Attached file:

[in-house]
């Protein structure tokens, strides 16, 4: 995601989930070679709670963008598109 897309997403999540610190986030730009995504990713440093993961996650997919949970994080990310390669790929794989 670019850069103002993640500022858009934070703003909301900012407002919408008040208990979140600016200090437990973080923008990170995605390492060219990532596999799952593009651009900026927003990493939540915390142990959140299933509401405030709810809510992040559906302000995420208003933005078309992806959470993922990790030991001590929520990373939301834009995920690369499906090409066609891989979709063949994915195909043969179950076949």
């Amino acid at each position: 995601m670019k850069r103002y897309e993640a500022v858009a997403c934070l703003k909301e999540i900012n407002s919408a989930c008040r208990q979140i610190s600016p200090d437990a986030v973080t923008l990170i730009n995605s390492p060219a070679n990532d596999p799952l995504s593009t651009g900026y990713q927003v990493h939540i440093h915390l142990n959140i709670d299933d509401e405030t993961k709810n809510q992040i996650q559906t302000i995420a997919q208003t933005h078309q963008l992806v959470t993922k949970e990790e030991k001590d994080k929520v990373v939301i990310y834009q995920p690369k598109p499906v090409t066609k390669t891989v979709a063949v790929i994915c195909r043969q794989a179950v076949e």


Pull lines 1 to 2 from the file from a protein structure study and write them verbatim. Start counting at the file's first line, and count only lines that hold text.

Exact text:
[in-house]
């Protein structure tokens, strides 16, 4: 995601989930070679709670963008598109 897309997403999540610190986030730009995504990713440093993961996650997919949970994080990310390669790929794989 670019850069103002993640500022858009934070703003909301900012407002919408008040208990979140600016200090437990973080923008990170995605390492060219990532596999799952593009651009900026927003990493939540915390142990959140299933509401405030709810809510992040559906302000995420208003933005078309992806959470993922990790030991001590929520990373939301834009995920690369499906090409066609891989979709063949994915195909043969179950076949």